Germany’s ‘Die Astronautin’ Competition Is As Badass As It Sounds

Germany’s ‘Die Astronautin’ Competition Is As Badass As It Sounds

Although it sounds like The Hunger Games in space, Germany’s “Die Astronautin” competition – which means “the astronaut” – seeks to put the first German woman into space. In March 2016, 400 women entered the competition, and yesterday, aerospace recruitment agency HE Space announced it had selected its final six candidates. If the private mission succeeds in securing funding, one of these badass ladies will head up to the International Space Station (ISS) for 10 days in 2020.

By fostering such a large competition, HE hopes Die Astronautin will inspire more girls and women to become interested in spaceflight. “We have shown that Germany’s women have the skills to fly into space,” said Claudia Kessler, CEO of HE Space, in a press statement. “Now we have to prove that the people of Germany believe in the candidates.”

To qualify for Die Astronautin, women had to be German nationals with a degree in engineering or science, between ages 27-37, and in excellent physical condition. Each of the 400 initial candidates were subjected to physical and mental health screenings, narrowing the pool down to just 60 candidates. From there, the pool was reduced to just six. 

Among the finalists is Insa Thiele-Eich, daughter of German astronaut Gerhard Thiele, who spent 11 days in space in 2000 on a NASA Space Shuttle Endeavour mission. In an interview with CollectSPACE, the 33-year-old meteorologist said she wasn’t trying to follow in her dad’s footsteps — in fact, when she asked for advice on the competition, he just told her to “stay calm and have fun.”

Like Thiele-Eich, four of the other finalists — Nicola Baumann, Suzanna Randall, Magdalena Pree, and Susanne Peters — have professional experience with aerospace technology. Only one finalist, Lisa Marie Haas, does not, although she is a development engineer on electronic devices. If selected, the mum of two plans to create a program to get kids excited about spaceflight.

In the next phase of competition, two women will ultimately be selected to train for a mission to the ISS in 2020. However, only one will travel to the ISS, and only if the venture raises the $US30 ($40) million it needs to move forward. To that end, HE Space is launching a crowdfunding campaign and seeking corporate sponsorships.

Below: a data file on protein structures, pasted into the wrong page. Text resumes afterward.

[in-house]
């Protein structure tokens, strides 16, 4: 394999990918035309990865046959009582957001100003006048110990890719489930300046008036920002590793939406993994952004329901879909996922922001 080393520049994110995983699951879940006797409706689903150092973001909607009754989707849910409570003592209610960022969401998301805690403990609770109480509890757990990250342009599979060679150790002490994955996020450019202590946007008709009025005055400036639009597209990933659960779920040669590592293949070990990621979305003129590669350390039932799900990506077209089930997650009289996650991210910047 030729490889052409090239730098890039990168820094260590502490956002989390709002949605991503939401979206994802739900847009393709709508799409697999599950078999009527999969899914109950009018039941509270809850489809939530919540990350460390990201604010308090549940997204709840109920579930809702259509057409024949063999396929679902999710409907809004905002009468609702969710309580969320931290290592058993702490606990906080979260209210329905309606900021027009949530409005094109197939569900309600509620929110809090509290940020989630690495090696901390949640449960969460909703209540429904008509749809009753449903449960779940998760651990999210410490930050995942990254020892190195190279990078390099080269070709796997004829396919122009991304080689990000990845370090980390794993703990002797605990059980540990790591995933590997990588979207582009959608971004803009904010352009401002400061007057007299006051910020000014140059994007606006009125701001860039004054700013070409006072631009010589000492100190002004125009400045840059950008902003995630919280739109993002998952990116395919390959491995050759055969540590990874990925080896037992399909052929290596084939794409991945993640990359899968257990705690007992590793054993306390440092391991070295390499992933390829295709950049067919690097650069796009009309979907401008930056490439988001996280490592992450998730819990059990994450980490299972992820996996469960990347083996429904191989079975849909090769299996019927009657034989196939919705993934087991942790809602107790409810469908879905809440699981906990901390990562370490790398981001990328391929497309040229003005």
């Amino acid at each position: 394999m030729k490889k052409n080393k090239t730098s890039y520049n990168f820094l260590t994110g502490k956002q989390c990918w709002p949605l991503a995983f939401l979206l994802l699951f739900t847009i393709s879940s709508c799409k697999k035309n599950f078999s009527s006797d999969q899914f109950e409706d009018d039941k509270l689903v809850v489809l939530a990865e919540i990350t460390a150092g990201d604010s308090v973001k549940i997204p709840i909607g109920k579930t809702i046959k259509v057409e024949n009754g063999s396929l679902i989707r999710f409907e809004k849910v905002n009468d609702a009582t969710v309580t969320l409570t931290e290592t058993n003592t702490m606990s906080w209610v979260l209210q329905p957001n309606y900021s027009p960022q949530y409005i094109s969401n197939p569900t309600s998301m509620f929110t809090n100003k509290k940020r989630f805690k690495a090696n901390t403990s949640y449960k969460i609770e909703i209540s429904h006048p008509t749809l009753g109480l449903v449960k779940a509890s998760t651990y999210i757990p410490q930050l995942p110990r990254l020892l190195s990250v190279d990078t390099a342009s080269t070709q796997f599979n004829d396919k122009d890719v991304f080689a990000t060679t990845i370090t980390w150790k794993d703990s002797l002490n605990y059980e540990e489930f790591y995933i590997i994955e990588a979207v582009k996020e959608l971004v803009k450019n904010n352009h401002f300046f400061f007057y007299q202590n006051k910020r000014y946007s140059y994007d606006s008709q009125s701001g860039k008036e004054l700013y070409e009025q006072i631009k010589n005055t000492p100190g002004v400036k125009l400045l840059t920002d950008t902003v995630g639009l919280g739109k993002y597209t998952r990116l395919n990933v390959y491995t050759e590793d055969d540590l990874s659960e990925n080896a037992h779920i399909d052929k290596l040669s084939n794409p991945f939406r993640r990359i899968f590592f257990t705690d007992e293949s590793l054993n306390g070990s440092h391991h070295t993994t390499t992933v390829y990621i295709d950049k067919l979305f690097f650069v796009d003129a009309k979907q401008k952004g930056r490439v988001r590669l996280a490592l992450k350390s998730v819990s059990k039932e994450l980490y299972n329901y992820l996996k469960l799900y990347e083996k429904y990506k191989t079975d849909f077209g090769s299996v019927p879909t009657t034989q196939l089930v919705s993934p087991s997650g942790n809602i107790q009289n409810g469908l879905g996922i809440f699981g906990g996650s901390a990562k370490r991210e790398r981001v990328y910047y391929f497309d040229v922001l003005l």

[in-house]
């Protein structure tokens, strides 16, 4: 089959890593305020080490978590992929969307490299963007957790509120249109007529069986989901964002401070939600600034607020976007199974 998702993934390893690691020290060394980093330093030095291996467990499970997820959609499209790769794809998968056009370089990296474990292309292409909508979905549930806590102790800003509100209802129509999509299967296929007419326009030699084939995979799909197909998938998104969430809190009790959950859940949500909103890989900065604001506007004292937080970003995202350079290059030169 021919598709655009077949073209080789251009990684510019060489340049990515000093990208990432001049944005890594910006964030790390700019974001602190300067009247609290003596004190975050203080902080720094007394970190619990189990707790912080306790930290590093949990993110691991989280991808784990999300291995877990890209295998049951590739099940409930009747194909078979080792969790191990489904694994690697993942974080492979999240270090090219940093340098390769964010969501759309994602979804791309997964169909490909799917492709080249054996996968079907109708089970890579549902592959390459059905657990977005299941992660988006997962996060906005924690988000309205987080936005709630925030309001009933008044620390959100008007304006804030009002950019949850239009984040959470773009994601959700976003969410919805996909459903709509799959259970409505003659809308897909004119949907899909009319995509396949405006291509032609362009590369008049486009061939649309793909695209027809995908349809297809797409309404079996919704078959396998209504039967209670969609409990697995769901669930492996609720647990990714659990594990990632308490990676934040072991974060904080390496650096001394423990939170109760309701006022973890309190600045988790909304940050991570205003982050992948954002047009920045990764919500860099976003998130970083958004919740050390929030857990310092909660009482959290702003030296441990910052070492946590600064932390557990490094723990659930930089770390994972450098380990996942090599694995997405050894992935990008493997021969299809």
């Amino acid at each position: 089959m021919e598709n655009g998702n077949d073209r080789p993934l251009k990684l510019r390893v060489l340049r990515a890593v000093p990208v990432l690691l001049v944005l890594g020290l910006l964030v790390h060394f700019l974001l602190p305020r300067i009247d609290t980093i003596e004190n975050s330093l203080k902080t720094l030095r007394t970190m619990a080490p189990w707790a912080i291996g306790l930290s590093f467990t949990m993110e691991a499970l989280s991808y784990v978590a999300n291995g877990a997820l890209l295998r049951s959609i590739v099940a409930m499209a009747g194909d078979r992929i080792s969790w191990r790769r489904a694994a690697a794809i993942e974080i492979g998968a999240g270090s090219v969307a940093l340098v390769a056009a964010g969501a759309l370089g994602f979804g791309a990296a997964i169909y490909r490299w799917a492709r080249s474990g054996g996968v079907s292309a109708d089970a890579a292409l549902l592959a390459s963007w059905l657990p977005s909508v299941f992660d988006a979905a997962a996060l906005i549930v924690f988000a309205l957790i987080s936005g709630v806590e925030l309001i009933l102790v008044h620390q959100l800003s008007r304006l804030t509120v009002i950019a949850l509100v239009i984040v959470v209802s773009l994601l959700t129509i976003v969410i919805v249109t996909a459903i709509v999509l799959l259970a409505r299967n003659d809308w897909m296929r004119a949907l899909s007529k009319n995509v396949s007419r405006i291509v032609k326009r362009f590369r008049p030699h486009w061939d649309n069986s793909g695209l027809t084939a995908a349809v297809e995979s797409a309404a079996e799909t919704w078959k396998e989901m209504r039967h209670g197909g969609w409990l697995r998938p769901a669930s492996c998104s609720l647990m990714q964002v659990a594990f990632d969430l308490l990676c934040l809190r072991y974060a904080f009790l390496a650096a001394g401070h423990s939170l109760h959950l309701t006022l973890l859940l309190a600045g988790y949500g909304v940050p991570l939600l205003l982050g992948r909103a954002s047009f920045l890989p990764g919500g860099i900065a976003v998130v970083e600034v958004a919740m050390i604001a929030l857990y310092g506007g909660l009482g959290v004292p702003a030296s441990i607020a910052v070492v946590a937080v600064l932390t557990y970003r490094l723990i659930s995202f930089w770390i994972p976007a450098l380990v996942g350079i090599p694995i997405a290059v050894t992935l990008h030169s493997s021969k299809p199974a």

Regardless of who gets picked, the significance of this competition cannot be overstated: Obviously, it will be historic that Germany will finally put a woman into space, since all 11 of its astronauts have been men. But this will also provide scientists an opportunity for scientists to gather information on the physical impacts of spaceflight on women’s bodies, a subject we still know very little about.

In 2014, NASA released its most comprehensive report on how men and women are affected by space — but while 477 male astronauts were studied, just 57 women were analysed. Since this sample size was so small, the report’s official recommendation was to “select more female astronauts for spaceflight missions.” Yeah, no shit.

In the 10 days Germany’s woman astronaut spends in space, the German Aerospace Center (DLR) will examine how microgravity affects her body, specifically her hormonal balance. According to Wired Germany, this information could be useful for eventual missions to Mars.

No matter which two candidates “win” Die Astronautin, this is definitely one giant leap for womankind. Space needs more girl power, anyway.